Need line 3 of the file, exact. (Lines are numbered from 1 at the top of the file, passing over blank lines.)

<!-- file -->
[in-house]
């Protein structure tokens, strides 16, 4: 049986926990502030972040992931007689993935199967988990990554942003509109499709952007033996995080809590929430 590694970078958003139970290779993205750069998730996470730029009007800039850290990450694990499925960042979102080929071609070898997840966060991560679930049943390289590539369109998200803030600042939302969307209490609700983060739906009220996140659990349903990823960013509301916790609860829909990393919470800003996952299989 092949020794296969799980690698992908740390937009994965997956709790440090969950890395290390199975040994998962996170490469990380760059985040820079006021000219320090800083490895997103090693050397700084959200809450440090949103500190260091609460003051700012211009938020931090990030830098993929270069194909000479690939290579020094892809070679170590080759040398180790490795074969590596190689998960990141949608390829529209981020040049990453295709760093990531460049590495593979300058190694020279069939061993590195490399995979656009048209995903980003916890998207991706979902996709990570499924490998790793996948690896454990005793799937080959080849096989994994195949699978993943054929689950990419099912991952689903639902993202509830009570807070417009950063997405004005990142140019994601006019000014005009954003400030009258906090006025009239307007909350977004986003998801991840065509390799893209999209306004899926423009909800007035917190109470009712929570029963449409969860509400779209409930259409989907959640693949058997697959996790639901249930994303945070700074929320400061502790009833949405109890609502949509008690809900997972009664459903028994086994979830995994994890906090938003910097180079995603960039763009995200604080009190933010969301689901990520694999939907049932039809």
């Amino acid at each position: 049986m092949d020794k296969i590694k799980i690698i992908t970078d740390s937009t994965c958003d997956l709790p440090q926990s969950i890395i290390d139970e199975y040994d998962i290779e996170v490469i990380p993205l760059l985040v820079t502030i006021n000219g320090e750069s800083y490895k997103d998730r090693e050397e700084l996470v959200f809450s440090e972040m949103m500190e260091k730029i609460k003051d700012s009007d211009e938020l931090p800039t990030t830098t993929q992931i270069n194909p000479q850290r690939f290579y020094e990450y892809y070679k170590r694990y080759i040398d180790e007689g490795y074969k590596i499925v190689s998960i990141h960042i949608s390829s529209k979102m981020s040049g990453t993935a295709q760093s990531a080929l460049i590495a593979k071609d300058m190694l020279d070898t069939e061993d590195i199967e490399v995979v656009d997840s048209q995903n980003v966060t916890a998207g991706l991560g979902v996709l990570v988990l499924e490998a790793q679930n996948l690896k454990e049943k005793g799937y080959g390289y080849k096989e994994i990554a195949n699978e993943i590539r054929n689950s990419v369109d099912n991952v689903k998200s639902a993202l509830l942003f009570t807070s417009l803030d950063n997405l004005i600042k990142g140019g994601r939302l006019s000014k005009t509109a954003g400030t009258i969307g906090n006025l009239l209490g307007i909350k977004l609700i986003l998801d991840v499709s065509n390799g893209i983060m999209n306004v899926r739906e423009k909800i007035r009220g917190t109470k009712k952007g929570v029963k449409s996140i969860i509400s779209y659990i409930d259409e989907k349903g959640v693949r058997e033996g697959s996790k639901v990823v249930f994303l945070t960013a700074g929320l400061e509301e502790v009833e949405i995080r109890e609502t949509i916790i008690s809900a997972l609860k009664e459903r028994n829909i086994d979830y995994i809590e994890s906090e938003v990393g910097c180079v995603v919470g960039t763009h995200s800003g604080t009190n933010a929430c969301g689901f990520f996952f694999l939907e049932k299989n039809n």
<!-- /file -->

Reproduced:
């Amino acid at each position: 049986m092949d020794k296969i590694k799980i690698i992908t970078d740390s937009t994965c958003d997956l709790p440090q926990s969950i890395i290390d139970e199975y040994d998962i290779e996170v490469i990380p993205l760059l985040v820079t502030i006021n000219g320090e750069s800083y490895k997103d998730r090693e050397e700084l996470v959200f809450s440090e972040m949103m500190e260091k730029i609460k003051d700012s009007d211009e938020l931090p800039t990030t830098t993929q992931i270069n194909p000479q850290r690939f290579y020094e990450y892809y070679k170590r694990y080759i040398d180790e007689g490795y074969k590596i499925v190689s998960i990141h960042i949608s390829s529209k979102m981020s040049g990453t993935a295709q760093s990531a080929l460049i590495a593979k071609d300058m190694l020279d070898t069939e061993d590195i199967e490399v995979v656009d997840s048209q995903n980003v966060t916890a998207g991706l991560g979902v996709l990570v988990l499924e490998a790793q679930n996948l690896k454990e049943k005793g799937y080959g390289y080849k096989e994994i990554a195949n699978e993943i590539r054929n689950s990419v369109d099912n991952v689903k998200s639902a993202l509830l942003f009570t807070s417009l803030d950063n997405l004005i600042k990142g140019g994601r939302l006019s000014k005009t509109a954003g400030t009258i969307g906090n006025l009239l209490g307007i909350k977004l609700i986003l998801d991840v499709s065509n390799g893209i983060m999209n306004v899926r739906e423009k909800i007035r009220g917190t109470k009712k952007g929570v029963k449409s996140i969860i509400s779209y659990i409930d259409e989907k349903g959640v693949r058997e033996g697959s996790k639901v990823v249930f994303l945070t960013a700074g929320l400061e509301e502790v009833e949405i995080r109890e609502t949509i916790i008690s809900a997972l609860k009664e459903r028994n829909i086994d979830y995994i809590e994890s906090e938003v990393g910097c180079v995603v919470g960039t763009h995200s800003g604080t009190n933010a929430c969301g689901f990520f996952f694999l939907e049932k299989n039809n």